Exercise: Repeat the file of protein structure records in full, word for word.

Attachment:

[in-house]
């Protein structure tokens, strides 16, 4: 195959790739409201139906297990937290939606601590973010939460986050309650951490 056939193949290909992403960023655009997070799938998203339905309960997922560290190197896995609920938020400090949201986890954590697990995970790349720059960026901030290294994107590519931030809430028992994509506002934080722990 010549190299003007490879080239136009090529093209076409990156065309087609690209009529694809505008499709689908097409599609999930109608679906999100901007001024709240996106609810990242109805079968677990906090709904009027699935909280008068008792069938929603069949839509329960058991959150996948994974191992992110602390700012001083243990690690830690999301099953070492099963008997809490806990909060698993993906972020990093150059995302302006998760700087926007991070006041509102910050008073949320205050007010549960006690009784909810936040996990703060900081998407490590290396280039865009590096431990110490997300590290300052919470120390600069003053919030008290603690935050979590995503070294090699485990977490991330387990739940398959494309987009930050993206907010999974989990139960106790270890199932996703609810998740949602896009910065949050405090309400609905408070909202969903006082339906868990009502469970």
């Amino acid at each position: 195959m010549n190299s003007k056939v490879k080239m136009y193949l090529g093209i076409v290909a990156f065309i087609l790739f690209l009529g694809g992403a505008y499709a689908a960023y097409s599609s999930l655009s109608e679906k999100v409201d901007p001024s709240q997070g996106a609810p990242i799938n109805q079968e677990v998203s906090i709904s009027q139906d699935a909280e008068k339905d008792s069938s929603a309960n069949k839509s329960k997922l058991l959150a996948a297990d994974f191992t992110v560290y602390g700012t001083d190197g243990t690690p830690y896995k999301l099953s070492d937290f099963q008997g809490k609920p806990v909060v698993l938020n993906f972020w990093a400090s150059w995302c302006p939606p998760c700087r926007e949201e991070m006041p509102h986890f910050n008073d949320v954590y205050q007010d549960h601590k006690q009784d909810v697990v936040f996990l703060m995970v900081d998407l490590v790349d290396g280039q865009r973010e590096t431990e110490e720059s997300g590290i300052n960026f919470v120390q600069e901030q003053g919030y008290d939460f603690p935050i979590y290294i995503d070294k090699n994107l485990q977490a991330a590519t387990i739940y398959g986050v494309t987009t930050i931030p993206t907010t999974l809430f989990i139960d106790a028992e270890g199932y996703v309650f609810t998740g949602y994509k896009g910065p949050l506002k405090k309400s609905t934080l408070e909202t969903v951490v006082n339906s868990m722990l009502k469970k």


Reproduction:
[in-house]
């Protein structure tokens, strides 16, 4: 195959790739409201139906297990937290939606601590973010939460986050309650951490 056939193949290909992403960023655009997070799938998203339905309960997922560290190197896995609920938020400090949201986890954590697990995970790349720059960026901030290294994107590519931030809430028992994509506002934080722990 010549190299003007490879080239136009090529093209076409990156065309087609690209009529694809505008499709689908097409599609999930109608679906999100901007001024709240996106609810990242109805079968677990906090709904009027699935909280008068008792069938929603069949839509329960058991959150996948994974191992992110602390700012001083243990690690830690999301099953070492099963008997809490806990909060698993993906972020990093150059995302302006998760700087926007991070006041509102910050008073949320205050007010549960006690009784909810936040996990703060900081998407490590290396280039865009590096431990110490997300590290300052919470120390600069003053919030008290603690935050979590995503070294090699485990977490991330387990739940398959494309987009930050993206907010999974989990139960106790270890199932996703609810998740949602896009910065949050405090309400609905408070909202969903006082339906868990009502469970």
């Amino acid at each position: 195959m010549n190299s003007k056939v490879k080239m136009y193949l090529g093209i076409v290909a990156f065309i087609l790739f690209l009529g694809g992403a505008y499709a689908a960023y097409s599609s999930l655009s109608e679906k999100v409201d901007p001024s709240q997070g996106a609810p990242i799938n109805q079968e677990v998203s906090i709904s009027q139906d699935a909280e008068k339905d008792s069938s929603a309960n069949k839509s329960k997922l058991l959150a996948a297990d994974f191992t992110v560290y602390g700012t001083d190197g243990t690690p830690y896995k999301l099953s070492d937290f099963q008997g809490k609920p806990v909060v698993l938020n993906f972020w990093a400090s150059w995302c302006p939606p998760c700087r926007e949201e991070m006041p509102h986890f910050n008073d949320v954590y205050q007010d549960h601590k006690q009784d909810v697990v936040f996990l703060m995970v900081d998407l490590v790349d290396g280039q865009r973010e590096t431990e110490e720059s997300g590290i300052n960026f919470v120390q600069e901030q003053g919030y008290d939460f603690p935050i979590y290294i995503d070294k090699n994107l485990q977490a991330a590519t387990i739940y398959g986050v494309t987009t930050i931030p993206t907010t999974l809430f989990i139960d106790a028992e270890g199932y996703v309650f609810t998740g949602y994509k896009g910065p949050l506002k405090k309400s609905t934080l408070e909202t969903v951490v006082n339906s868990m722990l009502k469970k």